Tired of failing to realize your resolutions? Create your mission first 

I’ll bet your goals for a new golf season have been similar to mine throughout the years.

Typically, I went into each new season seeking to practice more, which would—I hope—lower my handicap, cut down on three-putts, and increase my fairways-hit stat.

How have you done with those goals? Hmm, generally not so great, eh? Me neither.

But for the last few years, I’ve done something a little differently … and I invite you to give it a shot:

Determine your mission as a golfer for 2019.

Writing out goals—or resolutions, that New Years thing—is fine and good. But resolutions and goals are generally focused on determining the ‘how’ and ‘what’—the actions of improvement that you’re going to take to get the results you want.

I believe it makes more sense to first ask: ‘Why?’

“A resolution is a well-intended action plan, but because a person hasn’t really connected to the ‘why’ behind it, the old way of life, the chaos, comes back into play and they can’t really sustain it,” says Dr. Jack Groppel of the Johnson & Johnson Human Performance Institute, a coaching firm in Orlando.

Without having a firm sense of purpose, it’s far too easy to get thrown off course by the inevitable bad rounds, slumps and confusion that every golfer suffers during a season. When we’re under stress, we revert back to old habits and abandon our new way of being.

My suggestion is to start by asking yourself two key questions: ‘Why do I play golf?’ and ‘What do I want from my golf in 2019?’

Want to jump-start your 2019 golf season? Now is a great time to have a complimentary coaching session that will help you put strategies in place and learn tools so you play with confidence down south this winter or this spring. I am offering 10 people a private 45-minute coaching session on the phone. Pro bono. Call or email me today. Space is limited.

Thinking about it is OK, but writing allows you to go deeper and get beyond your conscious mind, which tends to be controlling and not very adventurous.

I suggest you take at least two pieces of paper, ideally three, and start writing… and keep writing. Don’t stop to fix spelling, cross out lines, review your scribbling, or look out the window for inspiration. Keep that pen moving.

If you prefer to type on a computer, that’s fine. Just keep typing. Set yourself a word count and keep typing until you’ve reached the limit. Or you could record yourself talking.

When you’re done, don’t look immediately at what you wrote. Wait until later that day or even the next day.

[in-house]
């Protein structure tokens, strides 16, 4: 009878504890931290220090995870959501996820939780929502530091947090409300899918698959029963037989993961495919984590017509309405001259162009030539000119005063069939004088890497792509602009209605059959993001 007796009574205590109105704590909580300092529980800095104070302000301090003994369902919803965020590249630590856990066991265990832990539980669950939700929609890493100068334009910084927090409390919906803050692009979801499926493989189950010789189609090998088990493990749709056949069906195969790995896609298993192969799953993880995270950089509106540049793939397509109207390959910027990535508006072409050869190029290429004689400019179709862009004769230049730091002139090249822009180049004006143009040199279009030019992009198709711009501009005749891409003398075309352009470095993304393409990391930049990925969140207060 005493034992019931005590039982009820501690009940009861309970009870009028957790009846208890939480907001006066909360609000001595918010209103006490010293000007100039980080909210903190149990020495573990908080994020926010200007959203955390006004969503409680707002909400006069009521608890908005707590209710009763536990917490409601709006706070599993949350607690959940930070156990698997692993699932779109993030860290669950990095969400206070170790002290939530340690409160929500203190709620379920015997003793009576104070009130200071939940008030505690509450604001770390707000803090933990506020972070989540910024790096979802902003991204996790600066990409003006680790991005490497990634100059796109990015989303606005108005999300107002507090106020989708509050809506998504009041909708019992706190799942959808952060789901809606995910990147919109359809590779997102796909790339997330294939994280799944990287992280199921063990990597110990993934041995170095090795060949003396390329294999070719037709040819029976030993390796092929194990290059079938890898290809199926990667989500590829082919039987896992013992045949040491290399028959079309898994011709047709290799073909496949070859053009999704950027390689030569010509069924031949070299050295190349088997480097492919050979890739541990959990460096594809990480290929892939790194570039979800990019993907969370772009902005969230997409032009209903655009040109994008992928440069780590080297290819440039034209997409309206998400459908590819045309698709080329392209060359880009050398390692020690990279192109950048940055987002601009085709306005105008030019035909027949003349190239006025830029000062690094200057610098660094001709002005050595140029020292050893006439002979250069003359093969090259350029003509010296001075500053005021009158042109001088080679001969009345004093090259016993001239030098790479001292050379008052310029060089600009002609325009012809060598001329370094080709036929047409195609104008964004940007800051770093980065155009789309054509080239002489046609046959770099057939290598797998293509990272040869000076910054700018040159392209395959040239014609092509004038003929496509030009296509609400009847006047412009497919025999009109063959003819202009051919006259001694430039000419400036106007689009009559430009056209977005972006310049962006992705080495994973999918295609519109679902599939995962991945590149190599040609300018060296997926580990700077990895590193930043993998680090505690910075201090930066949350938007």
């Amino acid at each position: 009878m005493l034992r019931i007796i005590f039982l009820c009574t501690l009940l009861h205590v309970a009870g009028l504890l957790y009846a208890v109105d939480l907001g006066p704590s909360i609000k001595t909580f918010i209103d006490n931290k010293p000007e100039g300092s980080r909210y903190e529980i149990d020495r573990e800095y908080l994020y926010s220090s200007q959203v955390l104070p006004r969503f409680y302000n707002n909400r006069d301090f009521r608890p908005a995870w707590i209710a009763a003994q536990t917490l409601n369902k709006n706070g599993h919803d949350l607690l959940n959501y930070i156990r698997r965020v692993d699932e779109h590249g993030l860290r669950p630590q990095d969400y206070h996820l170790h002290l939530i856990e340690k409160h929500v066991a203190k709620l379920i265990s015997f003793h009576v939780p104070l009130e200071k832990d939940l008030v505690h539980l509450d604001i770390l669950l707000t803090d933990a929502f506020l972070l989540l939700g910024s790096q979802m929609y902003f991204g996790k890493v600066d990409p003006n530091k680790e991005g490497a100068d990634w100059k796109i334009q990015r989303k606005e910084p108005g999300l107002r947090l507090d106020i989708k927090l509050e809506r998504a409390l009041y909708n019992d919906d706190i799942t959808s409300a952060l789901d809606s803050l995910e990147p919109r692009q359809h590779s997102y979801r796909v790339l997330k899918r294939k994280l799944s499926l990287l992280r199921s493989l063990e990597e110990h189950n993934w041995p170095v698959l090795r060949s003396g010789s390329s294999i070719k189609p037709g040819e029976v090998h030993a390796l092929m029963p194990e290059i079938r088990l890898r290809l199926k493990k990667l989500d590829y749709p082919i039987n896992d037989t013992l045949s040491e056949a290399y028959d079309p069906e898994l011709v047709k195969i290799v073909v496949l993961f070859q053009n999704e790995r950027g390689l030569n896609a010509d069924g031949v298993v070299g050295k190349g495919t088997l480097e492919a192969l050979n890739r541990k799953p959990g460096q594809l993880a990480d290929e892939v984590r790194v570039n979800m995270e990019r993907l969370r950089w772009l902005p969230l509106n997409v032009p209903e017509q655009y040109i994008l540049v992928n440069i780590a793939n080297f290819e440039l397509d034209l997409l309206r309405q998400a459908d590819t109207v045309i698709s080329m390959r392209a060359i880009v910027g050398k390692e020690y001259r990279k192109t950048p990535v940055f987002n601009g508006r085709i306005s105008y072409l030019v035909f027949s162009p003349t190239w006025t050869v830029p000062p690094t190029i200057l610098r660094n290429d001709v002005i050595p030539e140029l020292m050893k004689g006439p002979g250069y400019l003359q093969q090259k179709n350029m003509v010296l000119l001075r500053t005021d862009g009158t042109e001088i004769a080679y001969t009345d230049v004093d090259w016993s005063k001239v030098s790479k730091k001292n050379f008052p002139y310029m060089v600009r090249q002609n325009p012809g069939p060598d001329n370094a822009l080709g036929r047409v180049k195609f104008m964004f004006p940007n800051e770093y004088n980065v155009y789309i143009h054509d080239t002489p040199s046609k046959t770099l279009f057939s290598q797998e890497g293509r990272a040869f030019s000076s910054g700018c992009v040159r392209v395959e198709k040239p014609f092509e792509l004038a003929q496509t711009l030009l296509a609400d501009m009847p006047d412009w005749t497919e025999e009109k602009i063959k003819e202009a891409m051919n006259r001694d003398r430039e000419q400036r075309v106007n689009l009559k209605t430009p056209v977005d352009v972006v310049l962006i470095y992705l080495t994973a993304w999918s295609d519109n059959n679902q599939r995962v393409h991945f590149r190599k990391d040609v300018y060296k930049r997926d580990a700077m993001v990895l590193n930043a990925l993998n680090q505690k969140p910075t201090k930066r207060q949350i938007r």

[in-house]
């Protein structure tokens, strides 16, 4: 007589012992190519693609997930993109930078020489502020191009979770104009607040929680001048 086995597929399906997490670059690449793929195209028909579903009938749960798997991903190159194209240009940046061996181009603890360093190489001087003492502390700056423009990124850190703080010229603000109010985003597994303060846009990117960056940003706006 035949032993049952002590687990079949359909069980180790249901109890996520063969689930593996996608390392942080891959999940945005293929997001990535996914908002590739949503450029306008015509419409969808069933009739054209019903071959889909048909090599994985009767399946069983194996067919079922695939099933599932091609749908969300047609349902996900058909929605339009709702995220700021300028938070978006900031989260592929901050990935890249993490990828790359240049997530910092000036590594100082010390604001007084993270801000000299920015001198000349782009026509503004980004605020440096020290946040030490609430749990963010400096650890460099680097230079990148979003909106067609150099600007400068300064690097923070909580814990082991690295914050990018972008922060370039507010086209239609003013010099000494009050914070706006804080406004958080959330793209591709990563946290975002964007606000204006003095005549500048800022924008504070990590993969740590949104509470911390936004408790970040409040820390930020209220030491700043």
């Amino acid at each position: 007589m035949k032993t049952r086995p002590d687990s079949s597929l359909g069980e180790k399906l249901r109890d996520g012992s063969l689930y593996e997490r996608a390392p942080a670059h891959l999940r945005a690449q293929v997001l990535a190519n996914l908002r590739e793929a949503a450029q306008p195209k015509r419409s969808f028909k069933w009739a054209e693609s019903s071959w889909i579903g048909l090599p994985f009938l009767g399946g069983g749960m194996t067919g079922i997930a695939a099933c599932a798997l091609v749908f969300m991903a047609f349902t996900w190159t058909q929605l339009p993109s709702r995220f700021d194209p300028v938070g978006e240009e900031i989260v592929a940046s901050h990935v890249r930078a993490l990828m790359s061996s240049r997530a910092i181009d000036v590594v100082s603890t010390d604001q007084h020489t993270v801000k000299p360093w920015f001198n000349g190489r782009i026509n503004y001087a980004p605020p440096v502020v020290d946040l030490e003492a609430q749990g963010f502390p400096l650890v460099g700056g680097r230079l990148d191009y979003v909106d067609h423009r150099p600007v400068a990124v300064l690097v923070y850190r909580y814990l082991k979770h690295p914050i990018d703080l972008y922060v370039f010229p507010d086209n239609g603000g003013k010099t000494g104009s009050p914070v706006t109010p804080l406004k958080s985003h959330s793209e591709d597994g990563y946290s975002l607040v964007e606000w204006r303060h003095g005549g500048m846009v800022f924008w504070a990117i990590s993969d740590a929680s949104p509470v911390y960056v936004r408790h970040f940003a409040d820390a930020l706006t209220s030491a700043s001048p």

You might be surprised by what comes up. The keep-writing-typing method allows you to go into your subconscious mind where your deepest dreams and ideals reside—the things that are most important to you. If that seems too ‘woo’ for you, consider that most of your best ideas likely come when you’re not trying to think, such as in the shower or driving the car.

The writing exercise will help you determine what’s most important to you in your golf. Using your writing as a foundation, pick out what’s most important to you and write your mission.

To help you get a sense of how to create your mission, I offer mine. With my own coach and in the personal development work that I’ve done, I’ve determined that feeling free is important to me in all aspects of my life. (I’m a recovering perfectionist.)

My golf mission in 2019 is: I create a world of freedom by focusing on having fun, being a good partner and enjoying the golf course.  (This is similar to my overall intent for all parts of my life.)

The key to a mission is a vision (e.g. I create a world of freedom) that is manifested by action (focusing on having fun, being a good partner and enjoying the golf course).

When you know your mission, you will have a sense of purpose that will lead you to determining and commiting to the actions that will lead to realizing your goals.

Knowing my mission, a few of my action items include:

  • When I play casual golf, my intent is to focus on executing each shot as best I can, and then focus on my playing partners and the environment
  • Making practice fun by—ironically enough—making it difficult (swinging with my left hand only or right hand only, standing on one foot, and so on), and playing practice games (such as Par 18 and Worst Ball)

Writing your mission may seem pretty deep, but it is powerful and affirming—your stake in the ground. It’s your word. It’s aspirational and empowering.

And it will keep on you on track to take the actions (the what and how) you’ve committed to.

If you’re serious about your game, why not take a shot at creating a mission for your golf this year?

All the best in 2019.

If you’re interested in stepping more into the golf and life that you really want to lead, I would love to empower you. I encourage you to contact me about a complimentary 45-minute private coaching session.